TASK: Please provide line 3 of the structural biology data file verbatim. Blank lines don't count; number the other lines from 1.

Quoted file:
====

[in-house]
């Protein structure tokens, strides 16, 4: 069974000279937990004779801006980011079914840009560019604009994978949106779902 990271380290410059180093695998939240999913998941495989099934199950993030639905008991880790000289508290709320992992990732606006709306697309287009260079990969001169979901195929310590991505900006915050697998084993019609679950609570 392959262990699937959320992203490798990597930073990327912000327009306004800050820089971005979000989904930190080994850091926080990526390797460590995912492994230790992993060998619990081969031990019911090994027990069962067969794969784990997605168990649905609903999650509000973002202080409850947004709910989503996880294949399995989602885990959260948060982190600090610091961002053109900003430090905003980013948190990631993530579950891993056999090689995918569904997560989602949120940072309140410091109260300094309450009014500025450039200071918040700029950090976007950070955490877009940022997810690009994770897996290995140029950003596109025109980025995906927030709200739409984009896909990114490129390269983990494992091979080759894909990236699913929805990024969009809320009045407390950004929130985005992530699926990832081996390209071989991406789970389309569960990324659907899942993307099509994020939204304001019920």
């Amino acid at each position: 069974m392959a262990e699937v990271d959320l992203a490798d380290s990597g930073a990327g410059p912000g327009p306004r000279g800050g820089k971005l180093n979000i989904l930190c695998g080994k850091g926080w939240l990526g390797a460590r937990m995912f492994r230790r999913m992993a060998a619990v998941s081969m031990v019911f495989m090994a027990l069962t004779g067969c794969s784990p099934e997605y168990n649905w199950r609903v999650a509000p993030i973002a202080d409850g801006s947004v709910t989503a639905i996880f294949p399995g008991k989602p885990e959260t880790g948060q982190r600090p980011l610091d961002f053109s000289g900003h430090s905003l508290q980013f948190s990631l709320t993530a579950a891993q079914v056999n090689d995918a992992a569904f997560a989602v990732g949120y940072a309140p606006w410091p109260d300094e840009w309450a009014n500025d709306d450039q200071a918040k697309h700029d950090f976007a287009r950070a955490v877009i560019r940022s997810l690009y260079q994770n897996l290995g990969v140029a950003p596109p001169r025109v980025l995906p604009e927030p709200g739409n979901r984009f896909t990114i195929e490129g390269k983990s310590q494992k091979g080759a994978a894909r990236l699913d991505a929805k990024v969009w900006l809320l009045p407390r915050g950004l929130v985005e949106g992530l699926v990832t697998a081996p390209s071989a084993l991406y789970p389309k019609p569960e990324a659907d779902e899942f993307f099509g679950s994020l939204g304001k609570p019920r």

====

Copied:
């Amino acid at each position: 069974m392959a262990e699937v990271d959320l992203a490798d380290s990597g930073a990327g410059p912000g327009p306004r000279g800050g820089k971005l180093n979000i989904l930190c695998g080994k850091g926080w939240l990526g390797a460590r937990m995912f492994r230790r999913m992993a060998a619990v998941s081969m031990v019911f495989m090994a027990l069962t004779g067969c794969s784990p099934e997605y168990n649905w199950r609903v999650a509000p993030i973002a202080d409850g801006s947004v709910t989503a639905i996880f294949p399995g008991k989602p885990e959260t880790g948060q982190r600090p980011l610091d961002f053109s000289g900003h430090s905003l508290q980013f948190s990631l709320t993530a579950a891993q079914v056999n090689d995918a992992a569904f997560a989602v990732g949120y940072a309140p606006w410091p109260d300094e840009w309450a009014n500025d709306d450039q200071a918040k697309h700029d950090f976007a287009r950070a955490v877009i560019r940022s997810l690009y260079q994770n897996l290995g990969v140029a950003p596109p001169r025109v980025l995906p604009e927030p709200g739409n979901r984009f896909t990114i195929e490129g390269k983990s310590q494992k091979g080759a994978a894909r990236l699913d991505a929805k990024v969009w900006l809320l009045p407390r915050g950004l929130v985005e949106g992530l699926v990832t697998a081996p390209s071989a084993l991406y789970p389309k019609p569960e990324a659907d779902e899942f993307f099509g679950s994020l939204g304001k609570p019920r």